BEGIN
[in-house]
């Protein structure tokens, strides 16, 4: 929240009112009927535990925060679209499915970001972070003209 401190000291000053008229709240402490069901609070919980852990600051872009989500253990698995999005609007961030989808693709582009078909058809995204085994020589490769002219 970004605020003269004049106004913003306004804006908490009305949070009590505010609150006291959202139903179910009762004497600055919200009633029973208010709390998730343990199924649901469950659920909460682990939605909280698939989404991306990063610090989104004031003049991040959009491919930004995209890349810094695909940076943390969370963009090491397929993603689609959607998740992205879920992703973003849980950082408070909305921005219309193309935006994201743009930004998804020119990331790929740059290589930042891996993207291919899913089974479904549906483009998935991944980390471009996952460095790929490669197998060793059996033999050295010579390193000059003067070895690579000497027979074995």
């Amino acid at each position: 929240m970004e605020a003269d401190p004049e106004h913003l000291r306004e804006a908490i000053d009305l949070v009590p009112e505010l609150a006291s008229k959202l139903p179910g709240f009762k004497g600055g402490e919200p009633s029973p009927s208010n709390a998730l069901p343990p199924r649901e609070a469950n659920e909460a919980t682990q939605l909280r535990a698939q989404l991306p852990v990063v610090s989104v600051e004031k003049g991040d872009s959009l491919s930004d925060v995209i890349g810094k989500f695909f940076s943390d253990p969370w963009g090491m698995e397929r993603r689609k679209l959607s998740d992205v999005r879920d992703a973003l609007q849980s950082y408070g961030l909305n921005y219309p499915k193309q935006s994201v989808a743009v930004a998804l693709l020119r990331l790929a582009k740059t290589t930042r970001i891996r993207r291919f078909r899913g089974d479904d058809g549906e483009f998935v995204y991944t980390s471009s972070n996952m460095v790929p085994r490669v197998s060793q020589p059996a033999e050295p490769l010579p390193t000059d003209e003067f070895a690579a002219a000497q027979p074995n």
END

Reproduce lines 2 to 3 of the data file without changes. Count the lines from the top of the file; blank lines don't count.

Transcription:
């Protein structure tokens, strides 16, 4: 929240009112009927535990925060679209499915970001972070003209 401190000291000053008229709240402490069901609070919980852990600051872009989500253990698995999005609007961030989808693709582009078909058809995204085994020589490769002219 970004605020003269004049106004913003306004804006908490009305949070009590505010609150006291959202139903179910009762004497600055919200009633029973208010709390998730343990199924649901469950659920909460682990939605909280698939989404991306990063610090989104004031003049991040959009491919930004995209890349810094695909940076943390969370963009090491397929993603689609959607998740992205879920992703973003849980950082408070909305921005219309193309935006994201743009930004998804020119990331790929740059290589930042891996993207291919899913089974479904549906483009998935991944980390471009996952460095790929490669197998060793059996033999050295010579390193000059003067070895690579000497027979074995």
């Amino acid at each position: 929240m970004e605020a003269d401190p004049e106004h913003l000291r306004e804006a908490i000053d009305l949070v009590p009112e505010l609150a006291s008229k959202l139903p179910g709240f009762k004497g600055g402490e919200p009633s029973p009927s208010n709390a998730l069901p343990p199924r649901e609070a469950n659920e909460a919980t682990q939605l909280r535990a698939q989404l991306p852990v990063v610090s989104v600051e004031k003049g991040d872009s959009l491919s930004d925060v995209i890349g810094k989500f695909f940076s943390d253990p969370w963009g090491m698995e397929r993603r689609k679209l959607s998740d992205v999005r879920d992703a973003l609007q849980s950082y408070g961030l909305n921005y219309p499915k193309q935006s994201v989808a743009v930004a998804l693709l020119r990331l790929a582009k740059t290589t930042r970001i891996r993207r291919f078909r899913g089974d479904d058809g549906e483009f998935v995204y991944t980390s471009s972070n996952m460095v790929p085994r490669v197998s060793q020589p059996a033999e050295p490769l010579p390193t000059d003209e003067f070895a690579a002219a000497q027979p074995n």